The report notes customers took 63,325 trips and rode B-cycle's shiny red bikes 94,402 miles in 2012, up from 18,051 trips and 36,618 miles in its inaugural 2011 season. This year, B-cycle was available from March 21 through December 14 at 32 stations clustered around the city's downtown, near east side and near west side. The program is a partnership between Trek Bikes and the city of Madison.
The increase comes as bike-sharing programs are proliferating and making up a larger chunk of the country's urban transit networks. A recent report (PDF) from the Pedestrian and Bicycle Information Center lists 41 cities and college campuses that either now have bike-sharing programs or plan to introduce them in 2013. They range from bike-friendly cities like Boulder, Colorado, to those that are car-centric, like Houston.
Commuters seemed to dominate B-cycle use in 2012, says program manager Claire Hurley.
"This year, it's really transitioned to where the majority of people using B-cycle are going to work or using B-cycle during their lunch hour when they're going downtown and don't want to move their car," Hurley says.
Users are no longer "just using the bikes as kind of a novelty," she adds. Indeed, 62% of B-cycle trips in 2012 were made by people who bought annual memberships, according to the report.
The system saw its annual memberships explode, from 475 to 2,150. Most members lived in the Madison area, but a few hailed from Green Bay, the Twin Cities, and Chicago, and some were from as far away as Atlanta and Los Angeles. Hurley says some bike-share programs elsewhere in the country, including Denver, Boulder and San Antonio, saw their trip numbers and membership sales stay flat this year.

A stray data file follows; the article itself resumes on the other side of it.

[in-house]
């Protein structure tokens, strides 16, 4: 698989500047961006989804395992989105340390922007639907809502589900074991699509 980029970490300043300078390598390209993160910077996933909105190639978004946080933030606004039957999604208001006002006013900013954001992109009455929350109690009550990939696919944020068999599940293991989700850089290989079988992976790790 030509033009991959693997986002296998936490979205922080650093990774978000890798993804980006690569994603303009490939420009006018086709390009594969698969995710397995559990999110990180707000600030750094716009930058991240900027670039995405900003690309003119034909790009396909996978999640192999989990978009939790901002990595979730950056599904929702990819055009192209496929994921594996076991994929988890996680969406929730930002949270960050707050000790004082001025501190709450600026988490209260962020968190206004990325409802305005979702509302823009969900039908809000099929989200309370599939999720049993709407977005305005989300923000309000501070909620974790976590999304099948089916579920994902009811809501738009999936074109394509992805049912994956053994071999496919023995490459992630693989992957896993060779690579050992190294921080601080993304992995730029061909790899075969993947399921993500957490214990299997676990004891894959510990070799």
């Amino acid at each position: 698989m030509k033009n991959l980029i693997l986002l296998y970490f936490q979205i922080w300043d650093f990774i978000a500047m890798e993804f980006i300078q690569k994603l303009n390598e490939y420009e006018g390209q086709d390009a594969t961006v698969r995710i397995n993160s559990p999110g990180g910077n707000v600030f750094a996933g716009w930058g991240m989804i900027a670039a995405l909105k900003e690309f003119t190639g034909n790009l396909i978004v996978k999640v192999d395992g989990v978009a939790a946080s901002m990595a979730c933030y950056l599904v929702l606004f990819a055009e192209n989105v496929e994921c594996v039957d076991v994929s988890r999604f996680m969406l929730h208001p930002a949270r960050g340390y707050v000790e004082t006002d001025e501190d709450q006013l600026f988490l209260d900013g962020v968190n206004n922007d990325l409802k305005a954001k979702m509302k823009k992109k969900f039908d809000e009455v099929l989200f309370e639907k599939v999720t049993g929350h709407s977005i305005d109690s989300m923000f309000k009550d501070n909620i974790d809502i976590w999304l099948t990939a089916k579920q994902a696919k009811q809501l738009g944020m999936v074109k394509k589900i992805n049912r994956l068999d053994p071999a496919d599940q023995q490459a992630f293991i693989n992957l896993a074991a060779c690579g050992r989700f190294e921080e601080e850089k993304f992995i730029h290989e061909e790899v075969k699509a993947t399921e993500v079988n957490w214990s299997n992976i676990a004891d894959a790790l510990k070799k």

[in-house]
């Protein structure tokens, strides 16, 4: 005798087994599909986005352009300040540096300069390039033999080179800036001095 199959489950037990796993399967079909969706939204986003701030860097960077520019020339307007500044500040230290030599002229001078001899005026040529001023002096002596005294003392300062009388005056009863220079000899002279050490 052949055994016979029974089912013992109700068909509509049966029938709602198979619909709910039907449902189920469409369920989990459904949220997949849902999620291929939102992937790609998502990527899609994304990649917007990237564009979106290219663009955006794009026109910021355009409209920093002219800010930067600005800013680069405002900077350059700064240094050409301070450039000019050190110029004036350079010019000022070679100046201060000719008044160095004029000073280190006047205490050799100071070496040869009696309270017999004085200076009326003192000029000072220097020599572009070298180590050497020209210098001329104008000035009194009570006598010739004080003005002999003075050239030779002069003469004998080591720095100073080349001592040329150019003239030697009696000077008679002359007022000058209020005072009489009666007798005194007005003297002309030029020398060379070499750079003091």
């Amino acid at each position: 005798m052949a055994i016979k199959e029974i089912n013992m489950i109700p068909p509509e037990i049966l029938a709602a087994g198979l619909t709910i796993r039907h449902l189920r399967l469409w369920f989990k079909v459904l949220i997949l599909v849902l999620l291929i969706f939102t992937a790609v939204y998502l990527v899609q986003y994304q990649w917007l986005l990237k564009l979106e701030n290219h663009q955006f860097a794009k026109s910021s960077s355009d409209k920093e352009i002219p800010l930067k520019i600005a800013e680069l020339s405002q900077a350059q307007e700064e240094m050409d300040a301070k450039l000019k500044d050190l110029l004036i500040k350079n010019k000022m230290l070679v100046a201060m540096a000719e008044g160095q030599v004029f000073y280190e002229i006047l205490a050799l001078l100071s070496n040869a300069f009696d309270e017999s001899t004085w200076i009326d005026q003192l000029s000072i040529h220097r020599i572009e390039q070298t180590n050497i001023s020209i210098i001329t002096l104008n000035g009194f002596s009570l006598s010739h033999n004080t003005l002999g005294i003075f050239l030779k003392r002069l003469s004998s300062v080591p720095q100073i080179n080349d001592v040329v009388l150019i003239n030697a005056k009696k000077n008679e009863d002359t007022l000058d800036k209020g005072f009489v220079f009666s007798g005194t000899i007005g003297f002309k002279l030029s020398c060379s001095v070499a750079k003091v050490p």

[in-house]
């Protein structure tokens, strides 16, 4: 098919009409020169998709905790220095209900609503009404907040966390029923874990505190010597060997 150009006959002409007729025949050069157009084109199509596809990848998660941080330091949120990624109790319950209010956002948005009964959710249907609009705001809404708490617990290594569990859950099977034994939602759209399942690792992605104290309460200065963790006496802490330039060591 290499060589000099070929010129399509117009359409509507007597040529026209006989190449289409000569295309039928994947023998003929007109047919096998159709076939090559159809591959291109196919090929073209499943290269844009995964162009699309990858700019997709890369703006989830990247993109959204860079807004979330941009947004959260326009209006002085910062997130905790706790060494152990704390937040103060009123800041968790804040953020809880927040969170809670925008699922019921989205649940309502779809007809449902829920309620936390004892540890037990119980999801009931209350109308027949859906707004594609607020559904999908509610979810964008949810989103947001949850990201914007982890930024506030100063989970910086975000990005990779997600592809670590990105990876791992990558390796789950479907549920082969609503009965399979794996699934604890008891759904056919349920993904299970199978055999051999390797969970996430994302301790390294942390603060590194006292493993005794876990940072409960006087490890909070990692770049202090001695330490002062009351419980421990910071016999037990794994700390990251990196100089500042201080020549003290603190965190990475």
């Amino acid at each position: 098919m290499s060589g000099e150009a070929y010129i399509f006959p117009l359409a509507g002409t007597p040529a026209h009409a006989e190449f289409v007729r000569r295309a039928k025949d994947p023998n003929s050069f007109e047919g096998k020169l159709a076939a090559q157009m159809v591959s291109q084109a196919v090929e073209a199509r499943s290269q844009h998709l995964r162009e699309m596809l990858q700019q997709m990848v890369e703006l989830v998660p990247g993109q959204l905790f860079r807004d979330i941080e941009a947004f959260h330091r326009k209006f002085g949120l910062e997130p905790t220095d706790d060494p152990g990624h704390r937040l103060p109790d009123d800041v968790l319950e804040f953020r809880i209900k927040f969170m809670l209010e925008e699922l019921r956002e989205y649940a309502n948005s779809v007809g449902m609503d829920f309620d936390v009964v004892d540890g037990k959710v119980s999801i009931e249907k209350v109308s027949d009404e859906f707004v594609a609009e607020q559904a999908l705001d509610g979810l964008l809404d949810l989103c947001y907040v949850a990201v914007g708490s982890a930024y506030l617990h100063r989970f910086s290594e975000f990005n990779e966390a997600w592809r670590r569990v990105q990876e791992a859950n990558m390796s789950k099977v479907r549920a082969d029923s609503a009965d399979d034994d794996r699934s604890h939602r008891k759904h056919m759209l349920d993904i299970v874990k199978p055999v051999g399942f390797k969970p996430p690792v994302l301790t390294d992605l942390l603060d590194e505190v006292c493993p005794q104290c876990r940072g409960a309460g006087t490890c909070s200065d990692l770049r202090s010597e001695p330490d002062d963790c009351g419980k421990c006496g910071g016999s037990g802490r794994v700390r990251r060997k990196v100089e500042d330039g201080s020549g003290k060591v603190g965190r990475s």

The report also includes the results of a survey that attempts to break down users' riding habits in more detail. A majority of respondents reported taking four or more bike rides per week and said that going to work was their most common use for B-cycle. However, this survey is tilted toward annual members, who made up 82% of respondents.
Some used the bike as part of a larger commuter, including one unnamed respondent from Janesville, who wrote: "Rather than drive, I take the Van Galder bus to the [Memorial] Union, jump on a bike and peddle the lake-shore path most days."
"Many of our annual members live in Waunakee or Sun Prairie and will park near an outlying station for free, then use a B-cycle to get to their office downtown," Hurley says. "This, I've heard, saves up to $12 per day in parking costs."
Hurley declined to release detailed information about B-cycle's revenues and operating expenses.
In 2013, B-cycle plans to add 30 new bikes and two new stations, though Hurley says it has not yet been decided where they will go.
Read the annual report.